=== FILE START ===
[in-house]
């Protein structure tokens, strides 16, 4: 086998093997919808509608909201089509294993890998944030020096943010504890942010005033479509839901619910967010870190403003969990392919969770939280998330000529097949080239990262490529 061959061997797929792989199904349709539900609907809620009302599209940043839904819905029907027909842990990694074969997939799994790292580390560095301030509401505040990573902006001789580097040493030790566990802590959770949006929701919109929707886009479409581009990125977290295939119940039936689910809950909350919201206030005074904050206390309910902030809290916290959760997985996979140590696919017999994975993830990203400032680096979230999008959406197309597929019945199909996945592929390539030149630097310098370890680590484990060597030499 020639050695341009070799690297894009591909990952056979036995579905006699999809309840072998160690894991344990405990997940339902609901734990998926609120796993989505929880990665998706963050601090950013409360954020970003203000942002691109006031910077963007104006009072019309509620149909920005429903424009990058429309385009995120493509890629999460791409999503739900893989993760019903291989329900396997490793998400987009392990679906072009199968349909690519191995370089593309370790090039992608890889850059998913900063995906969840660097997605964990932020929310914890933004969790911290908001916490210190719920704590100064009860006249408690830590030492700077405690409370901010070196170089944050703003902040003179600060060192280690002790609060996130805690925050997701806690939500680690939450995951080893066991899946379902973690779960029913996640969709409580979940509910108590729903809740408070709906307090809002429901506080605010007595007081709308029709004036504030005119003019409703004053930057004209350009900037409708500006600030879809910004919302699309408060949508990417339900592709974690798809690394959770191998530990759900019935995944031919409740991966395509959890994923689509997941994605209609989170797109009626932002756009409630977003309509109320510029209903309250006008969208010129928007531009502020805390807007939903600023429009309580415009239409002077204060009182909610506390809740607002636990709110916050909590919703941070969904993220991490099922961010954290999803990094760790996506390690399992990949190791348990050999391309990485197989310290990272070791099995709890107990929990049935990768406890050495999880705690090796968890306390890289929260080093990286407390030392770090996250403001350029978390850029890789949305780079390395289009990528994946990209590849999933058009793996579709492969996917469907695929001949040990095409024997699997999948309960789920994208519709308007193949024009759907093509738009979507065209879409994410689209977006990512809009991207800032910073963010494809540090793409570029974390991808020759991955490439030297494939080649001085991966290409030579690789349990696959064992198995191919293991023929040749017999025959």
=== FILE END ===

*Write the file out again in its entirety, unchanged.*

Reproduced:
[in-house]
């Protein structure tokens, strides 16, 4: 086998093997919808509608909201089509294993890998944030020096943010504890942010005033479509839901619910967010870190403003969990392919969770939280998330000529097949080239990262490529 061959061997797929792989199904349709539900609907809620009302599209940043839904819905029907027909842990990694074969997939799994790292580390560095301030509401505040990573902006001789580097040493030790566990802590959770949006929701919109929707886009479409581009990125977290295939119940039936689910809950909350919201206030005074904050206390309910902030809290916290959760997985996979140590696919017999994975993830990203400032680096979230999008959406197309597929019945199909996945592929390539030149630097310098370890680590484990060597030499 020639050695341009070799690297894009591909990952056979036995579905006699999809309840072998160690894991344990405990997940339902609901734990998926609120796993989505929880990665998706963050601090950013409360954020970003203000942002691109006031910077963007104006009072019309509620149909920005429903424009990058429309385009995120493509890629999460791409999503739900893989993760019903291989329900396997490793998400987009392990679906072009199968349909690519191995370089593309370790090039992608890889850059998913900063995906969840660097997605964990932020929310914890933004969790911290908001916490210190719920704590100064009860006249408690830590030492700077405690409370901010070196170089944050703003902040003179600060060192280690002790609060996130805690925050997701806690939500680690939450995951080893066991899946379902973690779960029913996640969709409580979940509910108590729903809740408070709906307090809002429901506080605010007595007081709308029709004036504030005119003019409703004053930057004209350009900037409708500006600030879809910004919302699309408060949508990417339900592709974690798809690394959770191998530990759900019935995944031919409740991966395509959890994923689509997941994605209609989170797109009626932002756009409630977003309509109320510029209903309250006008969208010129928007531009502020805390807007939903600023429009309580415009239409002077204060009182909610506390809740607002636990709110916050909590919703941070969904993220991490099922961010954290999803990094760790996506390690399992990949190791348990050999391309990485197989310290990272070791099995709890107990929990049935990768406890050495999880705690090796968890306390890289929260080093990286407390030392770090996250403001350029978390850029890789949305780079390395289009990528994946990209590849999933058009793996579709492969996917469907695929001949040990095409024997699997999948309960789920994208519709308007193949024009759907093509738009979507065209879409994410689209977006990512809009991207800032910073963010494809540090793409570029974390991808020759991955490439030297494939080649001085991966290409030579690789349990696959064992198995191919293991023929040749017999025959």